Euphoria on Wall Street
Warren Buffet's valuation of the equities market
Warren Buffet is often regarded as an equity-fan. However, his favorite key indicators demonstrate that the S&P 500 is massively overvalued.
One of the world's most quoted, most revered and probably also the most successful investor of the present age is Warren Edward Buffett. Every year thousands of asset managers and investment professionals make the pilgrimage to Omaha, home of the shareholders' meeting of Berkshire Hathaway, the legendary investor's investment company. There they prostrate themselves at the feet of the master and discuss with fellow spirits the advantages of value investing à la Graham, Lynch and of course Buffett.
With his investment strategy the 'Oracle of Omaha', as Buffett is often referred to, has laid the foundation for the asset creation of countless investors. At the same time he has provided the professional backbone of many business models applied in the contemporary asset management industry. We ourselves successfully make use of solutions which are based on his principles.
So far, so good. In spite of this, with some fans the cult status of the master seems increasingly to be leading to generalizations and exaggerations in their pro-equity argumentation, which make a critical and objective analysis more and more difficult.
Record valuations - as in 2000 and 2008
Buffett's favorite indicator is the market capitalization of shares in relation to a country's gross domestic product (GDP). The aim of this figure is to determine whether an equity market is overvalued or undervalued in relation to the real economy.
Source: Federal Reserve of St. Louis, USA
Measured by the S&P 500 index, which consists of America's 500 biggest listed companies, the American equities market in relation to US GDP is currently at its second-highest level since 1950. The only time when the indicator was higher was at the end of the 90s, just before the TMT bubble burst. In the years 2000 to 2003 the optimism of investors at that time was punished by a drop in share prices of up to 70%.
At the present day, these high indicators carry the risk of painful share-price losses. And it is only consistent to assume that a healthy market correction of 20 to 40 percent in equities would also exert massive pressure on Buffett's value stocks including a significant markdown on the inner company value.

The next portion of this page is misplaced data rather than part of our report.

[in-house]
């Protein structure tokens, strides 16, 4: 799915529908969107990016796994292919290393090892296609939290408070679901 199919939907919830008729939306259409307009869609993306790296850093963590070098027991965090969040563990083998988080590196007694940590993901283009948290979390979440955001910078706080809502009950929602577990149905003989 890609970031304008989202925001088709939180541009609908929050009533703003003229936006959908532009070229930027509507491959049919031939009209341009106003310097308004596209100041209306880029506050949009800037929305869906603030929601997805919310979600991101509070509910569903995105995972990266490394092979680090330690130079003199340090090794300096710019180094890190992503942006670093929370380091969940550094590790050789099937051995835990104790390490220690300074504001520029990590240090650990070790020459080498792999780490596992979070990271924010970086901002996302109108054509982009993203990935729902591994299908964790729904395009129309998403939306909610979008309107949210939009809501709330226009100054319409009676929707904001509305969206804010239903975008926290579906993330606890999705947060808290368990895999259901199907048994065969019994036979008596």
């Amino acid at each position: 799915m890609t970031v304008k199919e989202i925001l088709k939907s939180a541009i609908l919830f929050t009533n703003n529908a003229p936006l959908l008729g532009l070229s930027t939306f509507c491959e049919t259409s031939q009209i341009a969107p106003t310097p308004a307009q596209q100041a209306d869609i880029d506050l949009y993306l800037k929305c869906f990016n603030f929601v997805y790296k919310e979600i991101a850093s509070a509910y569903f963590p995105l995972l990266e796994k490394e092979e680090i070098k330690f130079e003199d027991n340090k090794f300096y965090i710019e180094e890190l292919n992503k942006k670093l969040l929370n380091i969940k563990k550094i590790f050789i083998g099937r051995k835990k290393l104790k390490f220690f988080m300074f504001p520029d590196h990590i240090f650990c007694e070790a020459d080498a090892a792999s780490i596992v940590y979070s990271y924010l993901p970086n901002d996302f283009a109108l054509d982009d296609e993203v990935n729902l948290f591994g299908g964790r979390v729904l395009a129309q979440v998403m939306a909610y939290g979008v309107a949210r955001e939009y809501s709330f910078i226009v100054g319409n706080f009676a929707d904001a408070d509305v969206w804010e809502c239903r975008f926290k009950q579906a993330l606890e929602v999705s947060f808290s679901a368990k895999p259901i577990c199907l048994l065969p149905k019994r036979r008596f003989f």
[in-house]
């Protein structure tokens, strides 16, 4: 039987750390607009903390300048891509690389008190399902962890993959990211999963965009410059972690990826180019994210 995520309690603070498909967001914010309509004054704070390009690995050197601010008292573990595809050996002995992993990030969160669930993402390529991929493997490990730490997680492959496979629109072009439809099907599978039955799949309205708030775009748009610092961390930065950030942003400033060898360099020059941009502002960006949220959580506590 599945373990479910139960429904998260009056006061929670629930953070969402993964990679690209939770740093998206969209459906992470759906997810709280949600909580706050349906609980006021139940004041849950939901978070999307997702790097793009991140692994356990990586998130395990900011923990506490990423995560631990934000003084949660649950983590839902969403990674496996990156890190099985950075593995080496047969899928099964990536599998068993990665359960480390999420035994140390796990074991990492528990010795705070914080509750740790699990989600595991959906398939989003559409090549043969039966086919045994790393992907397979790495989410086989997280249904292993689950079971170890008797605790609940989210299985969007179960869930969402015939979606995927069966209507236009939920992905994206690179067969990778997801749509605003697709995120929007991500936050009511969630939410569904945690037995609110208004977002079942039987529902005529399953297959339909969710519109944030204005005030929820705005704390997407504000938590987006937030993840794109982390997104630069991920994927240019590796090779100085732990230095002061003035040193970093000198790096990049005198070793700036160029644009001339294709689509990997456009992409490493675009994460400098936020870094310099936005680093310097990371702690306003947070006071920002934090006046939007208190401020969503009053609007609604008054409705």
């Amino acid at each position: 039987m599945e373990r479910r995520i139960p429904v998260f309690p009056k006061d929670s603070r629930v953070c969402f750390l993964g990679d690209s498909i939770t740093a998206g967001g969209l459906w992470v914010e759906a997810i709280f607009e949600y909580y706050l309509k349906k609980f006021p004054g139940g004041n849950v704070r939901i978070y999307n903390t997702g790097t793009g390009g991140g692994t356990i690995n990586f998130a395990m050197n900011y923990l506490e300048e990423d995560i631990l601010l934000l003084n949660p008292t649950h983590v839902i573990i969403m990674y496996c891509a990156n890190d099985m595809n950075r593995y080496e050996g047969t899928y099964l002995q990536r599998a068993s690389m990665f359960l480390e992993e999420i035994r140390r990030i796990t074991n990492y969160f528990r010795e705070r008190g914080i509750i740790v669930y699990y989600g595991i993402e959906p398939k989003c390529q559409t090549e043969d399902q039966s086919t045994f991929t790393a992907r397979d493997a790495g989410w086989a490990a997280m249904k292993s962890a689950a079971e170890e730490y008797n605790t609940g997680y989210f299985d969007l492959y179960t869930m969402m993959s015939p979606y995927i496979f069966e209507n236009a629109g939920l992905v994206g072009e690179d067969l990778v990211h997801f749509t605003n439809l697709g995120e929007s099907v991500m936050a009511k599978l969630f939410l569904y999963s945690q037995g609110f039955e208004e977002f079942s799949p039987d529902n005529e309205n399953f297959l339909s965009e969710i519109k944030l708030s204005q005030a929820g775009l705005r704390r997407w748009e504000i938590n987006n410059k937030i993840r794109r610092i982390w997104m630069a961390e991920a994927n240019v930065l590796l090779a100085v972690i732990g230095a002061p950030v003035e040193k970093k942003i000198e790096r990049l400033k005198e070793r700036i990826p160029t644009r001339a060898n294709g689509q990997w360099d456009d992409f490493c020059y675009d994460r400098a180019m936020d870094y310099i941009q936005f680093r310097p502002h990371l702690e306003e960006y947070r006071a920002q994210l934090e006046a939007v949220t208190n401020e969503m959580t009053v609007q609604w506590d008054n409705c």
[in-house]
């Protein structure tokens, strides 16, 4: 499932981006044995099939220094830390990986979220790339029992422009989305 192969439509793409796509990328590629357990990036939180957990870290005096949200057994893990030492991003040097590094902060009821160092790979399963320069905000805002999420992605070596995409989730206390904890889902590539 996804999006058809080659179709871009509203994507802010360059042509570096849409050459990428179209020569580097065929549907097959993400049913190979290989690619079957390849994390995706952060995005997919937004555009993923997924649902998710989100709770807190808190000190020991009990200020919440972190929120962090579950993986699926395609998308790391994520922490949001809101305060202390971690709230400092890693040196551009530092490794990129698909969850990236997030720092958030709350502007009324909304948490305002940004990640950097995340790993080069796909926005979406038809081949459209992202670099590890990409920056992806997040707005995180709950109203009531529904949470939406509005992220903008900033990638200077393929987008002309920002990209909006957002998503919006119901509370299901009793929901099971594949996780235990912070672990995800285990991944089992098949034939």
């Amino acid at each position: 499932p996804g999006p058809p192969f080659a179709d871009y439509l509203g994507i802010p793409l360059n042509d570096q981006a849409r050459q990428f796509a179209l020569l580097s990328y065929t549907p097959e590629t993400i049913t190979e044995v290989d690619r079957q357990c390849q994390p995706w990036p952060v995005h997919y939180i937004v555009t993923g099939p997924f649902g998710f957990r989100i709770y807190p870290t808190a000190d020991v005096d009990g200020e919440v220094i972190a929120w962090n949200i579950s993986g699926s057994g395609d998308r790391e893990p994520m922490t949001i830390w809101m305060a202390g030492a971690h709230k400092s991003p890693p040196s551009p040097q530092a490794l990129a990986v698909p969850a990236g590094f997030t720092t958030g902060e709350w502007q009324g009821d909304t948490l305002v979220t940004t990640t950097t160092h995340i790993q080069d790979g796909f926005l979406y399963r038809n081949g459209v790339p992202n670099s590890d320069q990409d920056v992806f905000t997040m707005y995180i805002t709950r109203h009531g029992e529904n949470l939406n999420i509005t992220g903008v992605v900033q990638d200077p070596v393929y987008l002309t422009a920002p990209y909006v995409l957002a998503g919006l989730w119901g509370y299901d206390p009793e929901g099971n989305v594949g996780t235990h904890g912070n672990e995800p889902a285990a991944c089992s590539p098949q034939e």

Things don't look much better in the case of the slightly modified version of this indicator, namely market capitalization in relation to the gross value added to an economy. Gross value added is the total value of the goods and services produced, less the value of the production costs. This, too, also leads to a dramatic revelation: apart from the year 2000, this indicator has not been worse at any time in the last 70 years. On the basis of this situation 'spoilsports' will come to the conclusion that in the next 12 years the overall annual yield of the S&P 500, in other words share-price gains plus dividends, will hardly amount to more than one per cent per year. Check out the following diagram, for example:
Source: Hussman, Strategic Advisors, USA
As a third example, a look at the real substance behind the shares in the S&P 500 will also be enough to demolish the current optimism. In 2015 the proportion of real tangible assets in the books of the S&P stocks reached a temporary low at 13% - this results from 'creative' valuation of intangible balance sheet assets and excessive new debts. Many companies have borrowed money at low interest rates to finance share repurchases. In future the rising cost of servicing the relevant loans could – even in the event of a moderate rise in productivity – put the final nail in the coffin of many companies
Conclusion: Buffett's strategy lives. However, it isn't fair to use him as the justification for every generalized promotion of equities as an investment option. Especially as many of the stocks that investors have in their portfolios would not meet his criteria. And if there is an abrupt market correction, Buffett has prepared for this eventuality with a highly appropriate bon mot: "Never buy a stock if you aren't prepared to see its price halved."
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